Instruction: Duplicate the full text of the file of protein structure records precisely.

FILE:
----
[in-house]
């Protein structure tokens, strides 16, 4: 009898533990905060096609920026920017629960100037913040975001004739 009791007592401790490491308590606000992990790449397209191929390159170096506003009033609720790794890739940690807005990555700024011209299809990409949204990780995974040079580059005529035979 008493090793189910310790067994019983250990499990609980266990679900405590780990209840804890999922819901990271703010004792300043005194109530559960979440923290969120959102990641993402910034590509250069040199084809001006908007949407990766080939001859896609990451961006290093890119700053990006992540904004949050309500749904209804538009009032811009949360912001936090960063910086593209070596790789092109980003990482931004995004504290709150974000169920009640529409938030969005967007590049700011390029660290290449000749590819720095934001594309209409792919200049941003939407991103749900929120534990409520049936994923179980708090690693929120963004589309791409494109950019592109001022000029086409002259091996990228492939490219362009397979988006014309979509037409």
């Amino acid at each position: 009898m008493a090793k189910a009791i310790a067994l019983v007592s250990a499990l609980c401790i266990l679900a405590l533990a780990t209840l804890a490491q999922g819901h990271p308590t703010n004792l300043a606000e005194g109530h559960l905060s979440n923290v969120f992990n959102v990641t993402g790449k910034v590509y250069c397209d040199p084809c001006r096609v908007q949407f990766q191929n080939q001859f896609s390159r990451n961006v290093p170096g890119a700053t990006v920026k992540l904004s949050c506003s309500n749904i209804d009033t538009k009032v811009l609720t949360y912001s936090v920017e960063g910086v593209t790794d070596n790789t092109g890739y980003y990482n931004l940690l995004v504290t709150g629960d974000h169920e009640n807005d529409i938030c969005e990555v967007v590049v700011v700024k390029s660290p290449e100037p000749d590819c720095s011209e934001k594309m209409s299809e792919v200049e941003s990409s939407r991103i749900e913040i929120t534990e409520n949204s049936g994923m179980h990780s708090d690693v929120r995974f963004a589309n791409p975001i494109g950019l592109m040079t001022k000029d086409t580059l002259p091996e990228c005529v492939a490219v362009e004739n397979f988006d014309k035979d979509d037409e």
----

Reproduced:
[in-house]
């Protein structure tokens, strides 16, 4: 009898533990905060096609920026920017629960100037913040975001004739 009791007592401790490491308590606000992990790449397209191929390159170096506003009033609720790794890739940690807005990555700024011209299809990409949204990780995974040079580059005529035979 008493090793189910310790067994019983250990499990609980266990679900405590780990209840804890999922819901990271703010004792300043005194109530559960979440923290969120959102990641993402910034590509250069040199084809001006908007949407990766080939001859896609990451961006290093890119700053990006992540904004949050309500749904209804538009009032811009949360912001936090960063910086593209070596790789092109980003990482931004995004504290709150974000169920009640529409938030969005967007590049700011390029660290290449000749590819720095934001594309209409792919200049941003939407991103749900929120534990409520049936994923179980708090690693929120963004589309791409494109950019592109001022000029086409002259091996990228492939490219362009397979988006014309979509037409």
């Amino acid at each position: 009898m008493a090793k189910a009791i310790a067994l019983v007592s250990a499990l609980c401790i266990l679900a405590l533990a780990t209840l804890a490491q999922g819901h990271p308590t703010n004792l300043a606000e005194g109530h559960l905060s979440n923290v969120f992990n959102v990641t993402g790449k910034v590509y250069c397209d040199p084809c001006r096609v908007q949407f990766q191929n080939q001859f896609s390159r990451n961006v290093p170096g890119a700053t990006v920026k992540l904004s949050c506003s309500n749904i209804d009033t538009k009032v811009l609720t949360y912001s936090v920017e960063g910086v593209t790794d070596n790789t092109g890739y980003y990482n931004l940690l995004v504290t709150g629960d974000h169920e009640n807005d529409i938030c969005e990555v967007v590049v700011v700024k390029s660290p290449e100037p000749d590819c720095s011209e934001k594309m209409s299809e792919v200049e941003s990409s939407r991103i749900e913040i929120t534990e409520n949204s049936g994923m179980h990780s708090d690693v929120r995974f963004a589309n791409p975001i494109g950019l592109m040079t001022k000029d086409t580059l002259p091996e990228c005529v492939a490219v362009e004739n397979f988006d014309k035979d979509d037409e």